Vision TherapyVision therapy is very often overlooked in children with autism spectrum disorder, ADHD, Sensory Processing Disorder or learning disabilities.

Too often parents just assume that particular behaviors or symptoms their child displays are related to their child’s diagnosis, when in fact they are developmental vision problems or visual dysfunction.

Think of vision therapy as neurological training or rehabilitation for the entire visual system: eyes, brain and body.

It can be a game changer for many children.

Visual symptoms can occur if there are genetic (crossed-eyes, wandering eye) or environmental factors such as:

  • Stress
  • Trauma to the nervous system
  • Poor sensorimotor development
  • Heavy metal toxicity
  • Concussion
  • Traumatic birth
  • High fever
  • Surgery

Vision Therapy Program

Vision therapy is provided by a behavioral/developmental optometrist (OD) who creates a 30-minute, once-or-twice-a-week, individualized supervised program of vision exercises that focus on:

  • Visual activities
  • Motor development
  • Visual-motor integration
  • Spatial awareness
  • Visual perception
  • Memory
  • Focus
  • Concentration
  • Hand-eye coordination
  • Perceptual-cognitive deficiencies

Supplemental visual activities are typically done at home a few days a week for more reinforcement.

Vision Therapy Goals

Typical vision-therapy goals for children are:

  • To be able to use their two eyes together simultaneously and effectively
  • To integrate vision with movement using other senses automatically without struggle and effort
  • To develop or improve fundamental visual skills and abilities
  • To improve visual comfort, ease and efficiency
  • To change how a child processes or interprets visual information

Linking up the Brain Hemispheres

One of the key goals of this therapy is to have children process information with both eyes simultaneously.

When the left and right hemispheres in the brain are working together more efficiently, then so do the eyes!

Simple tasks such as throwing and catching a ball or putting pegs in holes on a board or throwing bean bags at a target, can now be accomplished.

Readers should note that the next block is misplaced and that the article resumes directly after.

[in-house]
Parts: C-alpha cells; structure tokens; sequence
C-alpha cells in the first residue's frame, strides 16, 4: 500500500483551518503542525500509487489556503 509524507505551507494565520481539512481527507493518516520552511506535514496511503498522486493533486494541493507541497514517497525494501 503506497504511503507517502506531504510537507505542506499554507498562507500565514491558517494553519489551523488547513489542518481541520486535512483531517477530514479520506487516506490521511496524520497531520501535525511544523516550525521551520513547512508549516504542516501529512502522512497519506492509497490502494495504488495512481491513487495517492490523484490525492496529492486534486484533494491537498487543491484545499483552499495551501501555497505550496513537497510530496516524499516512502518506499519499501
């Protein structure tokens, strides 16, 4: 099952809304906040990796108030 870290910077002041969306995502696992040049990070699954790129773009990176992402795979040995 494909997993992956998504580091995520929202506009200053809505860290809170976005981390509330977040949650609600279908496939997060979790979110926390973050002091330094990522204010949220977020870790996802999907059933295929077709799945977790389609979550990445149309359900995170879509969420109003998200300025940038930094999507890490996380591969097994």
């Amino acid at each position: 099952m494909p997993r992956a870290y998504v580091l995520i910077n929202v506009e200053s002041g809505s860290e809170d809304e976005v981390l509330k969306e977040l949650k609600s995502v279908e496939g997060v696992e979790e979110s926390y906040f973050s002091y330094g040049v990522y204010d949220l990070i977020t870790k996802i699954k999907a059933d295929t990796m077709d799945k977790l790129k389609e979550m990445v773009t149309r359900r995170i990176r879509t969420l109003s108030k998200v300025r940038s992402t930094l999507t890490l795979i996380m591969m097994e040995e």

More sophisticated functions such as visual-motor skills (writing, reading), organizational skills, the ability to process language and gain visual thinking skills will all develop gradually.

Benefits of Vision Therapy

Vision therapy can also help academically by improving:

  • Math skills
  • Reading skills
  • Spelling skills
  • Homework
  • Writing skills
  • Handwriting skills

After numerous vision therapy sessions, children may experience:

  • Lower frustration
  • Less anger
  • Fewer non-compliant behaviors
  • Fewer meltdowns
  • Improved self-esteem
  • Improved academic improvement
  • Better self-confidence

Many children with autism may not show any interest in learning how to read and handwrite because they have difficulty with eye contact, are unable to focus because of poor tracking abilities and poor hand eye-coordination.

Vision therapy and Handwriting without Tears done together can help tremendously with children with autism.

Who Benefits from Vision Therapy

Who are the children that can benefit from VT?

Children with:

Still Looking for Answers?

Visit the Epidemic Answers Provider Directory to find a practitioner near you.

Related Pages

Autism and Vision

Choosing a Developmental Optometrist

Learning-Related Vision Problems

Lenses and Prisms

Parents Active For Vision Education: Visual Skills for Autism and Other Developmental Delays

Prioritizing Interventions for Autism, PDD-NOS, SPD and ADHD

Syntonics

Vision Therapy for Autism, ADHD, SPD and Learning Disabilities

Vision Therapy for Neurodevelopmental Disorders

Vision Therapy from a Developmental Optometrist

Websites

College of Optometrists in Vision Development (COVD)

Vision Therapy